EGYPT objected to the introduction of new proposals, stating that countries and
regional groups had already had an opportunity to present their amendments on Thursday.
NORWAY said new proposals represented an attempt to accommodate the broad views already
presented by different groups and countries. EGYPT cautioned against interrupting the
negotiations to conduct group consultations and suggested that such consultations be held
outside the room to allow the meeting to proceed. The HOLY SEE disagreed, noting that this
would delay the process further.
Chair Chowdhury distributed a compilation text containing amendments presented on
Thursday and sought delegates support for proceeding on the basis of this text and
focusing on how best to reach agreement. The G-77/CHINA said it needed to consult further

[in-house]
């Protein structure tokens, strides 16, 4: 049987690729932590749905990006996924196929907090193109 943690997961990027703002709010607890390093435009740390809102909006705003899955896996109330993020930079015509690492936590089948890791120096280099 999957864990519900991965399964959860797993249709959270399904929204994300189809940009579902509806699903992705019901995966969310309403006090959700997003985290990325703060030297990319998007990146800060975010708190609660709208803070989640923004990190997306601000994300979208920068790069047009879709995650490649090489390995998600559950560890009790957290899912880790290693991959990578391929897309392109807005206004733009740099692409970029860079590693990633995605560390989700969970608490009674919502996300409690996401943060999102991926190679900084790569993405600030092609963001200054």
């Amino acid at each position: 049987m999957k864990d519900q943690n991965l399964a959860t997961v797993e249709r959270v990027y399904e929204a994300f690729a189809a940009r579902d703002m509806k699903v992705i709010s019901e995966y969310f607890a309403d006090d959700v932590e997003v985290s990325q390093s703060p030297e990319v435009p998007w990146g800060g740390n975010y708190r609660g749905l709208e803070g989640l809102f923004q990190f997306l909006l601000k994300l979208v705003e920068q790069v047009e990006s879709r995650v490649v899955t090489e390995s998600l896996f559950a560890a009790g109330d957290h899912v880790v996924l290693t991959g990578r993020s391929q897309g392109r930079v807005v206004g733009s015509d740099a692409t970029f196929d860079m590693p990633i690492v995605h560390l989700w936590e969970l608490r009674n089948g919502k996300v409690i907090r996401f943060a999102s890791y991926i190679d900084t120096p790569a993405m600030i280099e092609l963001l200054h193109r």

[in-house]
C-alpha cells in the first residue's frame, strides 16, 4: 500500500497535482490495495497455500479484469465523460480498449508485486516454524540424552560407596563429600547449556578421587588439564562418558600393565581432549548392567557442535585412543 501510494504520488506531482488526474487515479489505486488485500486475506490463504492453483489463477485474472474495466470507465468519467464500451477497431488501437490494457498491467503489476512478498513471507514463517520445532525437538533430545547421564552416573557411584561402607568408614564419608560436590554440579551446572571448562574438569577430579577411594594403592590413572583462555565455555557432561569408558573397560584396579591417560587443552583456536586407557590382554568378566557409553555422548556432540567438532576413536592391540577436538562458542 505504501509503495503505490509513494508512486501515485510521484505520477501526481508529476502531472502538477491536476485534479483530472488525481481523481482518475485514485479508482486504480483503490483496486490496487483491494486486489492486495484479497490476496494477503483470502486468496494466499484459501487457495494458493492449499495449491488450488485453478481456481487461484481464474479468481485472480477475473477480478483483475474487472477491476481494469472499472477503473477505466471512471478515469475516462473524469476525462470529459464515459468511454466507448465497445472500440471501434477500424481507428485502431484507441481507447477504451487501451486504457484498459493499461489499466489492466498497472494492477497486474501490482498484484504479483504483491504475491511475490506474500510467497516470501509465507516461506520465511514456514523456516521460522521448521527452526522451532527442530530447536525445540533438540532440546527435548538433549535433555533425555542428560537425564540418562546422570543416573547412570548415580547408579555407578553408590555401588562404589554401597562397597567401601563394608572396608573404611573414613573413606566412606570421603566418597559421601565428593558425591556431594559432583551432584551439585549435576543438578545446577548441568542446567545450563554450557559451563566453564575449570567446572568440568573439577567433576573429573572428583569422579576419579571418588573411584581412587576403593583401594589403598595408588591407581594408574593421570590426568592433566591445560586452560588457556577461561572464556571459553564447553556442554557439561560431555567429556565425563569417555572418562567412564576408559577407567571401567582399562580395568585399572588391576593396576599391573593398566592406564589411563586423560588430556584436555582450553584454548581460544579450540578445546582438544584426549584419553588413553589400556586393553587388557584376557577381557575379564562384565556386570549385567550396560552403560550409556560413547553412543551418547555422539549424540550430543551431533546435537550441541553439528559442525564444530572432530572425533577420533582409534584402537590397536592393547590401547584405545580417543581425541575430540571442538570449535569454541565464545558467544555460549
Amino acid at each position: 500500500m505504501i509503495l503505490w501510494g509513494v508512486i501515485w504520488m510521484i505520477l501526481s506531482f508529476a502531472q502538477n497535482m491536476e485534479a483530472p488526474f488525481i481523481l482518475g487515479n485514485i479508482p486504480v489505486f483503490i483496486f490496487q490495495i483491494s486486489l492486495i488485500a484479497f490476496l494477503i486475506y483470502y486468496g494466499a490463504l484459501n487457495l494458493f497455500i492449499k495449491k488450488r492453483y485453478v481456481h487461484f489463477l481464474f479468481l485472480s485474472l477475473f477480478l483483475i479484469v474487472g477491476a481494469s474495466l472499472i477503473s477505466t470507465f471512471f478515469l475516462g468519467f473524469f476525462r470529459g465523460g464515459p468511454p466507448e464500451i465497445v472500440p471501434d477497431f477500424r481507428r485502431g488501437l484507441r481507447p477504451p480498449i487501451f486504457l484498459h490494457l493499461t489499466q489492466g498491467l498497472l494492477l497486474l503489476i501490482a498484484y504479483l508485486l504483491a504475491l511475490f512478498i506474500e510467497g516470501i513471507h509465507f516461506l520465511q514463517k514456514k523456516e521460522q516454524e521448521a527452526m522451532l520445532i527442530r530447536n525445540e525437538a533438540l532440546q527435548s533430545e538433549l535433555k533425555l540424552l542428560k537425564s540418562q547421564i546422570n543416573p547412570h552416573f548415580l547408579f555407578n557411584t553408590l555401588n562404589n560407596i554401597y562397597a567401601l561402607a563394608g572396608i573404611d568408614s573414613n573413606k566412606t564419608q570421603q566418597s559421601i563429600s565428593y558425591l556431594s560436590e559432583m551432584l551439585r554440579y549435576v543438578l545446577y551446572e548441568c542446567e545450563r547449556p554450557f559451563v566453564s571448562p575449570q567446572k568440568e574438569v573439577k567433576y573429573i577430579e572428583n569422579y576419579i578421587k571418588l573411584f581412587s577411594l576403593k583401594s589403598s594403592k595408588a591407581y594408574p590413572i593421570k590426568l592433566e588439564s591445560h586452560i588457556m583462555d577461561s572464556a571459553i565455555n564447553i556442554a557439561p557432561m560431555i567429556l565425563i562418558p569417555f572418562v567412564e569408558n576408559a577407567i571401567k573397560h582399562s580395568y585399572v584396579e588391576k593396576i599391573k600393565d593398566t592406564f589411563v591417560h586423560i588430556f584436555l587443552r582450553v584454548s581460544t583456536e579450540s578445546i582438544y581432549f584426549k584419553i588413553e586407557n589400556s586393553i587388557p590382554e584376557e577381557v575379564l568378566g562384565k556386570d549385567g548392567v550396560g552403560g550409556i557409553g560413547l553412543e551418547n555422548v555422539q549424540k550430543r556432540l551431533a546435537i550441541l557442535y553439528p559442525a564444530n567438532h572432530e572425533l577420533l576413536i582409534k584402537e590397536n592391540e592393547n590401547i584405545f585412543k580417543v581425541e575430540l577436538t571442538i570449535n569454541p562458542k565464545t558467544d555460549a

to enable negotiations to proceed, and noted that if countries from the various groups
intervened individually, greater delays would result. She said the Group would reserve its
position on the remaining paragraphs until it had completed its consultations.
Population, Development and Education: On 23(a)bis (including sex education in
school curricula), delegates supported including SRH education in school curricula at all
levels and programmes promoting the well-being of adolescents as well as enhancing
responsible sexual behavior. ISRAEL proposed specifying "youth" programmes.
GENDER EQUALITY, EQUITY AND EMPOWERMENT OF WOMEN: Promotion and Protection of
Womens Human Rights: On 27 (ensuring respect and protection of the human rights of
women and girls), Chair Chowdhury identified elements for potential agreement and
highlighted the G-77/CHINA addition, which states that "in the implementation of the
goals of the POA and those of other UN conferences, measures aimed at achieving gender
equality and equity in a systematic and comprehensive manner should be coordinated and
harmonized." Regarding human rights, "including economic, social and
reproductive," delegates expressed differences over what rights should be included.
REPRODUCTIVE RIGHTS AND REPRODUCTIVE HEALTH: Reproductive Health, Including
Family Planning and Sexual Health: On 41bis (increased UN efforts on key SRH indicators),
Chair Chowdhury proposed a formulation that primarily used the G-77/CHINAs